Earlier reports that the virus does not spread readily through humans proved inaccurate. At this point, the virus had entered 22 known countries, many of whose citizens had had zero travel to Wuhan, thereby confirming person-to-person transmission.

Tech trend: As community spread became common, contact tracing technologies used artificially intelligent facial recognition algorithms to track citizens’ movements in countries like South Korea. Other countries used existing technologies, like Bluetooth and smartwatches, to track citizens movements and intersections, then synthesizing that information into maps. 

February 19, 2020 
‘Spike’ protein mapped

Researchers mapped the molecular structure of SARS-CoV-2’s ‘spike’ protein (identified as early as January 21), which allows the virus to bind to and invade human cells. 

Tech trend: This genetic information became the focus for many COVID-19 mRNA vaccine researchers, ushering in the ‘era of RNA vaccines.’ The mRNA vaccine type fast-tracks research and development by requiring significantly less data be sent to human cells (compared to traditional vaccines). Despite being three decades old, the vaccine type had never previously made it out of clinical trials.

October 5, 2020 
Airborne transmission termed possible

Since COVID-19 first appeared, airborne transmission had been a topic of controversy; but, by this time, the CDC had collated enough evidence to report on their webpage that airborne transmission is possible under certain conditions.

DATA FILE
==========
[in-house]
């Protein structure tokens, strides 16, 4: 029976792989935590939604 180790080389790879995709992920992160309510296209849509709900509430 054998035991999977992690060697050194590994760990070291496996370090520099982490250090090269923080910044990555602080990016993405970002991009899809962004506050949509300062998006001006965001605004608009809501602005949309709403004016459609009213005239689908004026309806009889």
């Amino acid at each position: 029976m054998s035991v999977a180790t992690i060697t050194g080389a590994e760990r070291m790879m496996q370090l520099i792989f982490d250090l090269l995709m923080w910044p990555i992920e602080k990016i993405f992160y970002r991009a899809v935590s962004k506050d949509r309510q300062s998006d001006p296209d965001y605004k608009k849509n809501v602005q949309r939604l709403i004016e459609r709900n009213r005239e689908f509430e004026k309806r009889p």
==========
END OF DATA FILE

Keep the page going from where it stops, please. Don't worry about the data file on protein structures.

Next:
How airborne disease transmission works: “The Experiment that Proved Airborne Disease Transmission

Tech trend: Amidst waves of outbreaks, governments used big data and artificial intelligence technologies to predict transmission in their communities and across their borders. The data was digitally collected in real time from sources like mobile phones, mobile payment applications, and social media platforms.

December 2, 2020
Vaccine first authorized

The UK’s authorization of the Pfizer-BioNTech mRNA vaccine marked two historic firsts: the first international approval of a COVID-19 vaccine and the world’s first non-trial approval of an mRNA vaccine.

Effectiveness and application of COVID-19 drugs and treatments: “Coronavirus Drug and Treatment Tracker

Tech trend: COVID-19 drug researchers turned out vaccines at unprecedented speeds using recent increases in computational power to rapidly sequence genes from hundreds of clinical samples. Reports estimate the usual time in getting a new vaccine to the public is five to 10 years. Less than 12 months after the initial identification of COVID-19, one vaccine found approval and others entered stage three clinical trial evaluations.

December 2020–January 2021
Common variants produced global concern

Of the emerging variants, the U.K.’s B.1.1.7, Brazil’s P.1, and South Africa’s B.1.351 generated the most global concern because of their pervasiveness, which suggests a survival-enhancing adaptation, such as a mutation which allows the virus to easily infect human cells.

Tech trend: Researchers used supercomputers to determine the sequences of variants’ genomes — analysis that generates terabytes to petabytes of data and is essential in global mutation surveillance and vaccine efficacy assessments.